Well resourced schools have smaller classroom sizes and can spend more individual time preparing those students for state testing. We must focus our time, attention and resources on what matters most… preparing our students for the careers of tomorrow, not the tests of today.
I believe in personal responsibility, but the pay-to-play fee structure makes it very difficult for working parents to allow their students in engage in music and athletic programs. I know we start every school year with an astronomic invoice from the school because our daughter is in choir, orchestra and is a cheerleader. It is time to end pay-to-play for our students.

Even with the support of great causes like the Success Beyond The Classroom foundation, we need to revisit this idea altogether. No working mom or dad should have to struggle to provide a well-rounded educational experience for their child. Poverty shouldn't be a barrier to excellence.
I made the decision to run for South-Western City School District Board of Education because I believe every mom and dad in our community should know when they send their son or daughter off to our schools, their students will receive the best education and school experience possible.

I plan to take the my personal and professional experience and work with our current School Board leadership to continue to invest in the future of the services our school district provides our community. We've made great progress as a community but there is still a lot of work to be done.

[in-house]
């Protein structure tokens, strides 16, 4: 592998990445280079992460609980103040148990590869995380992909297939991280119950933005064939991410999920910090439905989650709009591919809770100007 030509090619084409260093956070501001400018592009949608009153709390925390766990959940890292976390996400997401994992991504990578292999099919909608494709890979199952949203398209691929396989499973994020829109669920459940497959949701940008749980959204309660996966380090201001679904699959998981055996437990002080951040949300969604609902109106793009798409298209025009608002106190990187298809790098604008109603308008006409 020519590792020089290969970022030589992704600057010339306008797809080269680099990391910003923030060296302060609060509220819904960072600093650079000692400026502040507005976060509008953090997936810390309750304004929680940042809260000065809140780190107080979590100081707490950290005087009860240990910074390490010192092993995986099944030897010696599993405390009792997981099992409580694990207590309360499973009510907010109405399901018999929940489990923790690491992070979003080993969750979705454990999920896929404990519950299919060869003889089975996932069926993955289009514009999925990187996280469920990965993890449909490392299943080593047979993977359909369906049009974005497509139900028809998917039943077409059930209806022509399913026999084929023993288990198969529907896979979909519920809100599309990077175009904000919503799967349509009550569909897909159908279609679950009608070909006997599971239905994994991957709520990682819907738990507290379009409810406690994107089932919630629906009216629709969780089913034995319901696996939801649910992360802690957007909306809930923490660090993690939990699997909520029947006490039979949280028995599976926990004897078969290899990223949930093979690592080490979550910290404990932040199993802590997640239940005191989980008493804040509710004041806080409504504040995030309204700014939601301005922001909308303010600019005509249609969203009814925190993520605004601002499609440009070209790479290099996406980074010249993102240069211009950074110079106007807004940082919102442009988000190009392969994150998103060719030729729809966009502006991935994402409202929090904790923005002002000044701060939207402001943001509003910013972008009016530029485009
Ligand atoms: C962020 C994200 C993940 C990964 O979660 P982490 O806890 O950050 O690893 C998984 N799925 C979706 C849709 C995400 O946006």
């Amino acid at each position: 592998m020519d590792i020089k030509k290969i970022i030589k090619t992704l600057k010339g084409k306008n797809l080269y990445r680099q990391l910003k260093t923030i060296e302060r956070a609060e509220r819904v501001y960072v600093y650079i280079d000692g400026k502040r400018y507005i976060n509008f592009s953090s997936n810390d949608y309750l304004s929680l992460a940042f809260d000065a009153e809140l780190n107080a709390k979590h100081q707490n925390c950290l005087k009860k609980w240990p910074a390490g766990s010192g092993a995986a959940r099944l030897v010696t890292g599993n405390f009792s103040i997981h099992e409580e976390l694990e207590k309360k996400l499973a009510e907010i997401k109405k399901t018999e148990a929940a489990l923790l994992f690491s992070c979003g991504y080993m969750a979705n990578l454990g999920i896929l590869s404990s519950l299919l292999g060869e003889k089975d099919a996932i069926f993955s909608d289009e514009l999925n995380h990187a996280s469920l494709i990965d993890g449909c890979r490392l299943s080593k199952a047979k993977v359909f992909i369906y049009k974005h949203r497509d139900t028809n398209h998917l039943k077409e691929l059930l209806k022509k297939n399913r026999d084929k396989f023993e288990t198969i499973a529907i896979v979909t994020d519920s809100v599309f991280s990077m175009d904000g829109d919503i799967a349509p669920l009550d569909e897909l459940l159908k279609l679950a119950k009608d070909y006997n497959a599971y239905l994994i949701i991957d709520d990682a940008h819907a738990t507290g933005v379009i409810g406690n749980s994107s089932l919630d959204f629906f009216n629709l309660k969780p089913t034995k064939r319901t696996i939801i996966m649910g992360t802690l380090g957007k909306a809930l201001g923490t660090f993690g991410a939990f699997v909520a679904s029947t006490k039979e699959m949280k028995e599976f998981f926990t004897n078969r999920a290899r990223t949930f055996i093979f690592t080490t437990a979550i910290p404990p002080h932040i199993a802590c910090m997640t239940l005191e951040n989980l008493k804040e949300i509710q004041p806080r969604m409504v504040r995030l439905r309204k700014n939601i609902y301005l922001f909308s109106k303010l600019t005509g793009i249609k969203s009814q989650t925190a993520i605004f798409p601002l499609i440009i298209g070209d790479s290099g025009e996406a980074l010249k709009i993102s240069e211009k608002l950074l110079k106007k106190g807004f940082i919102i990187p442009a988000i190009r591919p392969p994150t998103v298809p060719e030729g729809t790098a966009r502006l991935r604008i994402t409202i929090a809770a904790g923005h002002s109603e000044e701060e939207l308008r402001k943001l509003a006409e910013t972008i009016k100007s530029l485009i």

If you share my vision for building a better future for our families and our community, I hope that I can earn your support and your vote this November.
Age 31
Education Bachelor of Arts in Political Science, Wittenberg University. Proud product of central Ohio public schools from pre-K-12
Experience Lifelong resident of Franklin County and product of our public schools. Senior Account Coordinator for a national staffing firm. Involved in my community, including the Lincoln Village Residents Association and block watch organization.
Family Fiance, Ryan.
Religion Christian
Campaign website
Campaign email
Because of the leadership of our School Board, we have brand new elementary schools in every corner of our district. This is a major achievement, and next on the list are our middle schools. Through the first phase, the District learned in the planning and execution of the construction many best practices to ensure that we are being good stewards of tax dollars, while providing the best quality buildings possible for learning and activities. I believe anyone who has taken a tour of the buildings can see the proof of these efforts. Based on good fiscal management, we know that we can begin Phase Two without proposing any new bond issues or levies on residents, so I would advocate moving forward on the planning stages of the projects. It is important that we take into account public input, and the expertise of our educators and administrators, in all of these projects. I would ensure that, similar to the elementary schools, we do so in the planning for the middle school projects.